How Much Protein Is in Protein Powder?

Here's a look at how much protein the most popular powders contain per 20-gram scoop, according to the USDA FoodData Central database:

  • Whey Isolate: 16.6 grams
  • Pea: 15.5 grams
  • Casein: 13.7 grams 
  • Whey Protein: 13 grams
  • Soy: 11.1 grams
  • Hemp: 7.7 grams

Is More Protein Always Better?

There’s no doubt that getting enough protein is critical for good health—but there is such a thing as too much. Going overboard on protein can actually have serious consequences. Research has linked long-term high protein intake (especially from meat) to kidney dysfunction, increased risk of some cancers, bone disorders, and other health conditions.

According to the Mayo Clinic, more than two grams of protein per kilogram of body weight per day is considered excessive. And, despite what you might believe (considering our national obsession with this macro), most Americans get about 15% of their calories from protein, a number well within recommended daily targets.

In other words, it’s not necessarily common to need a supplement. Older research from 2008 estimated that the percentage of American men eating lower-than-optimal amounts of protein was “very low,” and that, in women past adolescence, the percentage was just 7.2% to 8.6%.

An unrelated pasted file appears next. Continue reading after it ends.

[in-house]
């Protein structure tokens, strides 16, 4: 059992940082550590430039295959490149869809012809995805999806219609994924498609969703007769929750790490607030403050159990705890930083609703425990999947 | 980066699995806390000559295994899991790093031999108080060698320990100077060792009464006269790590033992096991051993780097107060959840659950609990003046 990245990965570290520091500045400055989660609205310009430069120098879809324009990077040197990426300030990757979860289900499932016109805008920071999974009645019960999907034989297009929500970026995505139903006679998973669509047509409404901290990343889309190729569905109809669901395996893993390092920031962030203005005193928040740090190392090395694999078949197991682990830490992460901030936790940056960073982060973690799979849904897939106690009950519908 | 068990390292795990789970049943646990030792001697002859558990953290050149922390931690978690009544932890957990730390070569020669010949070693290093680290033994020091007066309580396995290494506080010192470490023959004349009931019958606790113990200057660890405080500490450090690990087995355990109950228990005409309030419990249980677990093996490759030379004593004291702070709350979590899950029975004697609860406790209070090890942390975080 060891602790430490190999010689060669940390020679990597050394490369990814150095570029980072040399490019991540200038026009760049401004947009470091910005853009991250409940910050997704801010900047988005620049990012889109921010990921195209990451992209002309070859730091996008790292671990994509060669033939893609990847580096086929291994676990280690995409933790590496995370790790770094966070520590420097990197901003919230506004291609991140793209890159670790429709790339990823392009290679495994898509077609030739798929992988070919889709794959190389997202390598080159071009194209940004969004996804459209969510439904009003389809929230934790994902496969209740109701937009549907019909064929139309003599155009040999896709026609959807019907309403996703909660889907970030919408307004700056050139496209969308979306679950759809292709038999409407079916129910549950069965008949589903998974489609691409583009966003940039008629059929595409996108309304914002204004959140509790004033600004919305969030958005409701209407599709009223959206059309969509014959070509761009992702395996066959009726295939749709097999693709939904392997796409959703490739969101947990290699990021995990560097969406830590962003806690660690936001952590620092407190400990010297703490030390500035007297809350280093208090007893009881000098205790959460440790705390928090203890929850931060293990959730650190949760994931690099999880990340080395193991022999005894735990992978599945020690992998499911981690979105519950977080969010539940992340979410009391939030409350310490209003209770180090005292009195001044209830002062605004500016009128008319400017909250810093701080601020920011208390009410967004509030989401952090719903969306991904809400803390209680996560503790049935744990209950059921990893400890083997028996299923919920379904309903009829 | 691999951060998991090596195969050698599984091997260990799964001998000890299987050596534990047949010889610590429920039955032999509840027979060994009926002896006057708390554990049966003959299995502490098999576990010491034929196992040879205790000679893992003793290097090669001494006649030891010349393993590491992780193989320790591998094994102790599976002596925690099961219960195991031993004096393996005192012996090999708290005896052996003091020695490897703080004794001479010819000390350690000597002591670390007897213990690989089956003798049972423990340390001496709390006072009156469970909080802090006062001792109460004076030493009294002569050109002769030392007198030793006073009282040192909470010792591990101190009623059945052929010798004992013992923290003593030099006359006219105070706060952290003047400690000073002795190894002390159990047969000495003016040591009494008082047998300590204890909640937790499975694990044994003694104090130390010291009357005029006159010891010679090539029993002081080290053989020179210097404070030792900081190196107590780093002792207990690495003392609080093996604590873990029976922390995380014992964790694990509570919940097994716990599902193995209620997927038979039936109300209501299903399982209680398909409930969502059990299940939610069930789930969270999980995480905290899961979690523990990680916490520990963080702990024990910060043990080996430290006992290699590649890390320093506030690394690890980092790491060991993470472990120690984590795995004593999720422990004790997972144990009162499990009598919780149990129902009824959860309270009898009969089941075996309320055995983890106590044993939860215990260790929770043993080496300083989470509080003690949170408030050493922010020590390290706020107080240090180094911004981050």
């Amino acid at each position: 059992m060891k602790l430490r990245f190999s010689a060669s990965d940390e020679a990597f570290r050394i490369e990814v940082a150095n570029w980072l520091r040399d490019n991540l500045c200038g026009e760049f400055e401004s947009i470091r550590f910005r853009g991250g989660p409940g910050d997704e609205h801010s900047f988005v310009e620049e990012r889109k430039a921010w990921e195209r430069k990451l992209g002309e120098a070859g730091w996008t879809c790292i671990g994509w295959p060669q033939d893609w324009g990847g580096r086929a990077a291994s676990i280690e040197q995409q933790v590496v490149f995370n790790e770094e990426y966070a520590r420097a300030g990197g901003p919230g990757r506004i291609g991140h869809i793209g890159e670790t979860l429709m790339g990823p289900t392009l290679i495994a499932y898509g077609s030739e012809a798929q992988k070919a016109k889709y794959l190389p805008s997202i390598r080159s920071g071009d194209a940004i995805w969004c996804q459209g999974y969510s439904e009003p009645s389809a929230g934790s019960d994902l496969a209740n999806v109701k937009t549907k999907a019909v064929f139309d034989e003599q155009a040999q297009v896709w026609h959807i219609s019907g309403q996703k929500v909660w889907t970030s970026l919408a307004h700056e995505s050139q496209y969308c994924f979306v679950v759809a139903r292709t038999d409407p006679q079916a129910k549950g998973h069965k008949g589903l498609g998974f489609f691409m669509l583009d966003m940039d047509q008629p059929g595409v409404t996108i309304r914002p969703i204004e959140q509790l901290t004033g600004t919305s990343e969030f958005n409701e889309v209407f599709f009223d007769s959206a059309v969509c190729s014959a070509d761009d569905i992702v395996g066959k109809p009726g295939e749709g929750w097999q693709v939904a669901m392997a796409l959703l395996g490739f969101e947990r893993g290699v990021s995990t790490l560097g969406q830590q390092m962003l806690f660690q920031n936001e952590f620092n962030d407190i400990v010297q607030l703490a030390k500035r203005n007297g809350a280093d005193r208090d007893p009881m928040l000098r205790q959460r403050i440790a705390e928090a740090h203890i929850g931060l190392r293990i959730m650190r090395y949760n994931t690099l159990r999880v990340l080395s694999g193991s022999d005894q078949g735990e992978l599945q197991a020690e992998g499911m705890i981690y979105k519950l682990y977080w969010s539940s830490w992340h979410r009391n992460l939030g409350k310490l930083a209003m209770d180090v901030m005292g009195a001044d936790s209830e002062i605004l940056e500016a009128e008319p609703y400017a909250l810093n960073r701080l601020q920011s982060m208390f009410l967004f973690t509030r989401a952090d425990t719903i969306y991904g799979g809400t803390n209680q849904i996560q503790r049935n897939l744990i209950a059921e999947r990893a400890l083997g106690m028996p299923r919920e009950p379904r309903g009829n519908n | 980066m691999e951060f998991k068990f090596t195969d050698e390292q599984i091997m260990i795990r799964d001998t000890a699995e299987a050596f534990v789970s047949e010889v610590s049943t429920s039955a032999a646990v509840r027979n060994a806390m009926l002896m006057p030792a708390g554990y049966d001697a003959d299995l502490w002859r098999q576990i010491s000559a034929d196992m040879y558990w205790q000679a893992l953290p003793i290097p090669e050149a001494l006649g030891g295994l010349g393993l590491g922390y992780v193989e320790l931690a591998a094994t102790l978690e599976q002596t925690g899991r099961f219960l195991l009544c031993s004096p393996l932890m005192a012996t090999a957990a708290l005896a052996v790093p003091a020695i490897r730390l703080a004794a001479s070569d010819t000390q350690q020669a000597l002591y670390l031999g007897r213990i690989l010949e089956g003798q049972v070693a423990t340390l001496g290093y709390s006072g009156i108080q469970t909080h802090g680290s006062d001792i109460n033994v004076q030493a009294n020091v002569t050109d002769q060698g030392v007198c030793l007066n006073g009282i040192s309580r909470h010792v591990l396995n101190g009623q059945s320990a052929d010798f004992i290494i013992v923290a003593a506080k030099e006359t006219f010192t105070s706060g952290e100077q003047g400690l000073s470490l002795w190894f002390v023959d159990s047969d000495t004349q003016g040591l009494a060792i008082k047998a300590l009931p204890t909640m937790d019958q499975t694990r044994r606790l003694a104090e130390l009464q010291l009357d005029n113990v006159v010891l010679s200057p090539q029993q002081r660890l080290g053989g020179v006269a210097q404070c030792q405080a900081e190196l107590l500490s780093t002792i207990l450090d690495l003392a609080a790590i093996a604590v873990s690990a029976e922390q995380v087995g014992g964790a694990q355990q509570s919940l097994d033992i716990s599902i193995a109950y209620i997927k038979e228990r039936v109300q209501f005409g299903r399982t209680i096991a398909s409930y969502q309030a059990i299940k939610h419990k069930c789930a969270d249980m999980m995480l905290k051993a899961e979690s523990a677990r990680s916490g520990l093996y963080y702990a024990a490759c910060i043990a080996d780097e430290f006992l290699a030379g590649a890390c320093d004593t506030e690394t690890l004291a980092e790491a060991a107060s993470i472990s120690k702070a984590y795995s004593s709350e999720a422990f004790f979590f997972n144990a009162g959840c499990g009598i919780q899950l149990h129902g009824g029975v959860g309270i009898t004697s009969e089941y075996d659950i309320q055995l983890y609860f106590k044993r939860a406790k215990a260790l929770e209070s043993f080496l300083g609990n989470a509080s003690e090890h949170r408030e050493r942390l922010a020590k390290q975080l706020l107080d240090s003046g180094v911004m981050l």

What happens if you eat too much protein?

Consuming too much protein, whether from food or protein powder, can result in kidney problems and higher risk of some cancers, bone disorders, and other conditions.

Finding Your Best Dose of Protein

But knowing how much you need a day, can be a challenge. Here's the nitty-gritty on your protein needs. The recommended intake of protein for sedentary adults is 0.8 grams per kilogram of body weight. If you weigh 150 pounds (or 68 kilograms), your weight multiplied by 0.8 means your daily protein target should be around 54 grams.

Of course, this number isn’t the end-all, be-all for everyone. It could go up or down, depending on your age, level of physical activity, health conditions, or goals like weight loss or gain. Older people tend to need more protein, for example. And people who exercise regularly have higher needs than sedentary folks—about 1.1 to 1.5 grams per kilogram of body weight. For a 150-pound person, that’s 75 to 102 grams per day.